'Ammonia Avenue' was the first APP album I heard. I bought it soon after release, having heard the single 'Don't Answer Me' several times on the radio. You can listen to this alongside 'Eye In The Sky' as if the pair were a double album, so similarly are they produced. While 'Eye In The Sky' seems to be far more popular, I much prefer this album. It contains catchy melodies from beginning to end. It doesn't have the gravitas of previous releases, but musically, the material is stronger, whereas 'Eye In The Sky' contains some pretty bland stuff. Even the much-praised 'Old And Wise' is eclipsed by 'Don't Answer Me' which I believe gave APP their highest single-placing, albeit outside the top 30.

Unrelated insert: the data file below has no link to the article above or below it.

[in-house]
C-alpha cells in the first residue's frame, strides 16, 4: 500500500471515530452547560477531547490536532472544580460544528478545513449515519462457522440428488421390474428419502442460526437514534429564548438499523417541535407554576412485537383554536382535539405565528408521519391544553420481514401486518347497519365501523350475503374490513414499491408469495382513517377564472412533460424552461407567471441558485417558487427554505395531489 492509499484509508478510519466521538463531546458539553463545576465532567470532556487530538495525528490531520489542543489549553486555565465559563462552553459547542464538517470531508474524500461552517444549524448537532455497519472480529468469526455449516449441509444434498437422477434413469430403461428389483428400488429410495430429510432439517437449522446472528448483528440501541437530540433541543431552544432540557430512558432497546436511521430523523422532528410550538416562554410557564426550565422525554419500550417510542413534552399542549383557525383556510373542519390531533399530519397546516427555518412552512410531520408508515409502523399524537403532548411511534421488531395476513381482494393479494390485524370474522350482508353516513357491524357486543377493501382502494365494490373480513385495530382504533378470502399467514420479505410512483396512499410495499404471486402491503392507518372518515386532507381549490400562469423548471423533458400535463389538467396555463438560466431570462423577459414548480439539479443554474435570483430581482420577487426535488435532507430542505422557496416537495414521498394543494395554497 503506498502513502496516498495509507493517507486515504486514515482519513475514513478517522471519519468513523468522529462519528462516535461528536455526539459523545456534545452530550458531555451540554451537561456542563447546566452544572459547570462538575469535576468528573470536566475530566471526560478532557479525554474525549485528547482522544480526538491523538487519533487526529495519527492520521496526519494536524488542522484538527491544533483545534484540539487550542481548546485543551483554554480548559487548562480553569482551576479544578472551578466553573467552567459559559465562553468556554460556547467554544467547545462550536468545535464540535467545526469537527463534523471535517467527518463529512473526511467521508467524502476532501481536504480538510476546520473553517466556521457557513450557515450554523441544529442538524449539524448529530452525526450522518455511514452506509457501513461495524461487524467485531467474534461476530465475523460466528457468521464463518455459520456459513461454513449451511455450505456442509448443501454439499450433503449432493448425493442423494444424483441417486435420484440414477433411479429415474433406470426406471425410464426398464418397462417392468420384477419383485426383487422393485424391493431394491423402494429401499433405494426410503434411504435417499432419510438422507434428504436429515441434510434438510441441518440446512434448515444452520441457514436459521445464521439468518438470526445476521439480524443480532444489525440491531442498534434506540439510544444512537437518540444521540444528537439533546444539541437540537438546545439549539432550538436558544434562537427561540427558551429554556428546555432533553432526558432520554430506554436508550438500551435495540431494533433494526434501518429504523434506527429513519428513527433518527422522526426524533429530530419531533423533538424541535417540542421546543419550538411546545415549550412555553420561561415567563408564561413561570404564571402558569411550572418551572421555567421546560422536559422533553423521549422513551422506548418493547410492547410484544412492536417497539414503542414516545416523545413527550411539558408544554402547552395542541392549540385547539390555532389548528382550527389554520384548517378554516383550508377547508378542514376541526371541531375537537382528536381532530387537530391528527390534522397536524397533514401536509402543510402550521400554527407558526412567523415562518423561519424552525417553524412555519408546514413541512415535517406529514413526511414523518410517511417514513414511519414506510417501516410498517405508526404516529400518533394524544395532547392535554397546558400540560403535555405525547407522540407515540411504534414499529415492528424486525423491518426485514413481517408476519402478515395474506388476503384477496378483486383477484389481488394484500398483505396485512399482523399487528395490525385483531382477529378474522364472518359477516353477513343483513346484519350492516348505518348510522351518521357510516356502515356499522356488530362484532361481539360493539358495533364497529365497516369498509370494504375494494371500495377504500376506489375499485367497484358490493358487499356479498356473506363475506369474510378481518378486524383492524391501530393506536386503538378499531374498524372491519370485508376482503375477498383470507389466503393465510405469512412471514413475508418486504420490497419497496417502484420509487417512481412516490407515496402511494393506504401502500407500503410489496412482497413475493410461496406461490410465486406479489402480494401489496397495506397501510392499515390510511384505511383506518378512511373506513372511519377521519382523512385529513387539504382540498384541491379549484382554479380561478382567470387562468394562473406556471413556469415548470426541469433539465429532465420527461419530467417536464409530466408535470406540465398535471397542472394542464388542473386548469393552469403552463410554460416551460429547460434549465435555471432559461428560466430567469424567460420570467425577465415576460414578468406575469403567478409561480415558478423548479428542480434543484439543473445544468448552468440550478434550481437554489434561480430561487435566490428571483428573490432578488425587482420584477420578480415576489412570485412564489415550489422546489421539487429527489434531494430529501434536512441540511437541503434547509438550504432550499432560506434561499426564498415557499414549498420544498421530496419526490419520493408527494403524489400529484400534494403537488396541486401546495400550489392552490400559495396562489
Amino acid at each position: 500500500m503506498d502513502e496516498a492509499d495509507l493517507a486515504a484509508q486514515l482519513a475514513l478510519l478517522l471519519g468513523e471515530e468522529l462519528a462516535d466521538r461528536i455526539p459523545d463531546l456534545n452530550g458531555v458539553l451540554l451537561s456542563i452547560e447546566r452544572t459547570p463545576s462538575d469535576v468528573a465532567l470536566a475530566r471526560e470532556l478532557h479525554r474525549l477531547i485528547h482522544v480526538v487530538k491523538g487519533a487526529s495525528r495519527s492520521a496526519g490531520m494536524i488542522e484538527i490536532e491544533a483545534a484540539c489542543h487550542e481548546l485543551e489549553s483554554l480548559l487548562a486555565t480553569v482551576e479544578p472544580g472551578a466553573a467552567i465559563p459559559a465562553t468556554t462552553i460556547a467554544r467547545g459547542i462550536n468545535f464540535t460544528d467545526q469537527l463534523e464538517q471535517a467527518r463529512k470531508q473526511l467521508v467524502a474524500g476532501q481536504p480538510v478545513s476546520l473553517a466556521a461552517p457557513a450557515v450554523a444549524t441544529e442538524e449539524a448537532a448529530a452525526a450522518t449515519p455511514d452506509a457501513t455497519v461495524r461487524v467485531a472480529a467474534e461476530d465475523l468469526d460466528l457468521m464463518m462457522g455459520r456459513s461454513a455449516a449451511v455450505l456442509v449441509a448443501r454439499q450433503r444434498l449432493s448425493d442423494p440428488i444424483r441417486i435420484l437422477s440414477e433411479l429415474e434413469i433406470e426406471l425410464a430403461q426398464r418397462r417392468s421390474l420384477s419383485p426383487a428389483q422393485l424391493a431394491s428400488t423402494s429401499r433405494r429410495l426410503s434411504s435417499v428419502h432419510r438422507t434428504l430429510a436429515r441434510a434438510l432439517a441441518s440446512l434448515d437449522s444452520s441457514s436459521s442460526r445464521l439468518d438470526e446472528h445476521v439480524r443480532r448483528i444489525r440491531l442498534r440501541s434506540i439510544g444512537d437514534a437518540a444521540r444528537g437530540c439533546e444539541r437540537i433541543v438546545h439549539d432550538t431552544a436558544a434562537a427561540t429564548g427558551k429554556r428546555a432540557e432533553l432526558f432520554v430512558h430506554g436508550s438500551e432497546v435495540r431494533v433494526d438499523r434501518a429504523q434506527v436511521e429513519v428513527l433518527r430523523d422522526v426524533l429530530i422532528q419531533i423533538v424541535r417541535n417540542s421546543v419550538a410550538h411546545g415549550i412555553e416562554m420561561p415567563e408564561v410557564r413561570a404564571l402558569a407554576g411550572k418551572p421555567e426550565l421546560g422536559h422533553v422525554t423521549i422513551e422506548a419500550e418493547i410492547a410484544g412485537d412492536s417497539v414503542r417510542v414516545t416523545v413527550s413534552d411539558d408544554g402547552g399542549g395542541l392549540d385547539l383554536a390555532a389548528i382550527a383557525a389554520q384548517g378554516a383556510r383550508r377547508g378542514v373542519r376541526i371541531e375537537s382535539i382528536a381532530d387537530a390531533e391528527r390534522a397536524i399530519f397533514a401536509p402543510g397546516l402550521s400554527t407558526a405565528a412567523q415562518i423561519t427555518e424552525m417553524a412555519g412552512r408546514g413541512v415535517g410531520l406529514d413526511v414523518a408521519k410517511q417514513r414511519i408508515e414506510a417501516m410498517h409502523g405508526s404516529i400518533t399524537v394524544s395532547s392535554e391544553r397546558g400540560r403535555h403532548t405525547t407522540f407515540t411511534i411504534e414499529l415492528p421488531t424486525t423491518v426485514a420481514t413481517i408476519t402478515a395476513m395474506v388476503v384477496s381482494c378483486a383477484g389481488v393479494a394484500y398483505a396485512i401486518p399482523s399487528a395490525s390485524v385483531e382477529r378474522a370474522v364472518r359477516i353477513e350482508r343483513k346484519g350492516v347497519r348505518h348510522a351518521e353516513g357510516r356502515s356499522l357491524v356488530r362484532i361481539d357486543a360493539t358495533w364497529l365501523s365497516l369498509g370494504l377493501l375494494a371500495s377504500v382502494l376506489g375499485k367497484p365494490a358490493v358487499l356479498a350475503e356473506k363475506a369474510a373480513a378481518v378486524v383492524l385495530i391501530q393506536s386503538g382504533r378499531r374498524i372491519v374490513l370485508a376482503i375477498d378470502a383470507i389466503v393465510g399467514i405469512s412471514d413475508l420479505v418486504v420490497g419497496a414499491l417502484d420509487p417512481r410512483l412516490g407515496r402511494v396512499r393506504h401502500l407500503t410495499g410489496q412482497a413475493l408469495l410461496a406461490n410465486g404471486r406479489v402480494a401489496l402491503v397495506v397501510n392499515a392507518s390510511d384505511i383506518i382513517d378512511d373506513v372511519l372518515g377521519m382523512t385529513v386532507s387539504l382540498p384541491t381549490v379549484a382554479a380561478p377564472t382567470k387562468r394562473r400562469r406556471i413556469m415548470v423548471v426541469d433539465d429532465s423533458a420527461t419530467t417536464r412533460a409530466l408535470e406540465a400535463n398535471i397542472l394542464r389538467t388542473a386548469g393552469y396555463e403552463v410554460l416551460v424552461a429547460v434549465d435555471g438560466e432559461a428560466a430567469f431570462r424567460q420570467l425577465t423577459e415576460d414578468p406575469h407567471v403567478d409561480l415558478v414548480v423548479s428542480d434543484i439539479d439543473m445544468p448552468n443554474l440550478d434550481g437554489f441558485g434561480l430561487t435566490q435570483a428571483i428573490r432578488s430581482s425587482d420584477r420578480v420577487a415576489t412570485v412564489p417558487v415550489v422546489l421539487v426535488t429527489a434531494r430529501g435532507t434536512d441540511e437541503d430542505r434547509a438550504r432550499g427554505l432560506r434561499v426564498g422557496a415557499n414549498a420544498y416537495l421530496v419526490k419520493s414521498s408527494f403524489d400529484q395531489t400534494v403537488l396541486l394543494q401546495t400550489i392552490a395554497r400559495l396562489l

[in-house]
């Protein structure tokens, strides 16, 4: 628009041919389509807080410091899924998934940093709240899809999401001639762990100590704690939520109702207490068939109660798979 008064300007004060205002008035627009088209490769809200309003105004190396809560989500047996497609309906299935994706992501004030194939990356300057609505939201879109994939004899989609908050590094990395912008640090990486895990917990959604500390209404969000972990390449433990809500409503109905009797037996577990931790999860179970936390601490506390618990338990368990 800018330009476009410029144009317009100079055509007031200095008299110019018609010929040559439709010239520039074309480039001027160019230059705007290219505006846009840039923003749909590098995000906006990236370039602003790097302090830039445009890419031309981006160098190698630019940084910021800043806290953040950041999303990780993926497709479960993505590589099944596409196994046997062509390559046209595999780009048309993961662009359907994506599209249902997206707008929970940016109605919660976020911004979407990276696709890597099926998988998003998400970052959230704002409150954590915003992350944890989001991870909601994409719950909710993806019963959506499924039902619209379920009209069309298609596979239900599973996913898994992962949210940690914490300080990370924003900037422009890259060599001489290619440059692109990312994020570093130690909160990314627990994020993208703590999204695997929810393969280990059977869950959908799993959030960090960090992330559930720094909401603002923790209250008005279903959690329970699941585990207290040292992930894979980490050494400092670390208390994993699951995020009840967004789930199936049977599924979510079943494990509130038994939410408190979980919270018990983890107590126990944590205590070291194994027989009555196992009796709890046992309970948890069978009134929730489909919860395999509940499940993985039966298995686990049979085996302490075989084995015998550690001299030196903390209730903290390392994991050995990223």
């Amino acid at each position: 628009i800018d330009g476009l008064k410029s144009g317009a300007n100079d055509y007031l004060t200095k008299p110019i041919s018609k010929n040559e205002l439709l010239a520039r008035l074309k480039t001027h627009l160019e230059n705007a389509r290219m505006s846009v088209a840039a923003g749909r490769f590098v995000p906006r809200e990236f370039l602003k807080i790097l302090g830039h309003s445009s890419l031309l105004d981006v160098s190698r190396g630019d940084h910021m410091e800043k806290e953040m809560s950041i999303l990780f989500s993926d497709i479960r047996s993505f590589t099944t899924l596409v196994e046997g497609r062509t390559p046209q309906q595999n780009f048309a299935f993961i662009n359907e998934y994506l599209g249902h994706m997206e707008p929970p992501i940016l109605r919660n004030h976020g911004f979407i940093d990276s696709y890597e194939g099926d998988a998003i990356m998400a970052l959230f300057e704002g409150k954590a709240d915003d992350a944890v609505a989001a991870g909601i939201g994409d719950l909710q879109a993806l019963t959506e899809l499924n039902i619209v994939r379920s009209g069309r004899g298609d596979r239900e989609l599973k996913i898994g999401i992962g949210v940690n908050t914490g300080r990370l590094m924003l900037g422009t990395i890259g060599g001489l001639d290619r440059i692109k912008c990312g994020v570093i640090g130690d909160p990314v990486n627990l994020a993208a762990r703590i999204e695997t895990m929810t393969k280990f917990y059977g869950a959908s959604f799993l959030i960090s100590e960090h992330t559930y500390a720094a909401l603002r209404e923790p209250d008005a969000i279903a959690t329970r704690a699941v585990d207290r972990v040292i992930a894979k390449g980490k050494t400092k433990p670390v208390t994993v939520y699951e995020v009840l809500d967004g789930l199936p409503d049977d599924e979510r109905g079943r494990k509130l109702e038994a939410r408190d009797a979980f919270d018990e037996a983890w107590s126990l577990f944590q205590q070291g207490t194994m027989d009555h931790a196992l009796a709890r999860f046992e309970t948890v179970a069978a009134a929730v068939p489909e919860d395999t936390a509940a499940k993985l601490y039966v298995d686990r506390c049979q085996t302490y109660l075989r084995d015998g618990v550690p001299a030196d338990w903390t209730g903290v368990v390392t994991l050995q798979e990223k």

'Prime Time' and 'One Good Reason' are gentle rockers sung by Eric Woolfson, whereas Lenny Zakatek's abrasive style helps to rough up 'Let Me Go Home' and the galloping 'You Don't Believe Me'. The single and the watery 'Since The Last Goodbye' are pop items, again sung by Woolfson and 'Dancing On A Highwire' a more questioning, reserved track. After the 'Pipeline' instrumental, the lengthy title track, complete with orchestra, provides a slightly overblown touch of pomp to the conclusion of the album. While I have always liked this recording, it suffers from the same drawback as the other APP albums, namely a lack of passion. This is probably down to it being the vision of the producer and his part-time vocalist Woolfson rather than the other musicians, who Parsons moulds to his own technical standards. Barclay James Harvest, another band I like, were famously saddled with a 'poor man's Moody Blues' tag and APP's music invites the same kind of remark. That's probably why I prefer 'Ammonia Avenue' to the other albums: it moves further away from the slipstream of more successful prog giants. This is entertaining, technically first-rate rock, though it doesn't threaten to push back boundaries.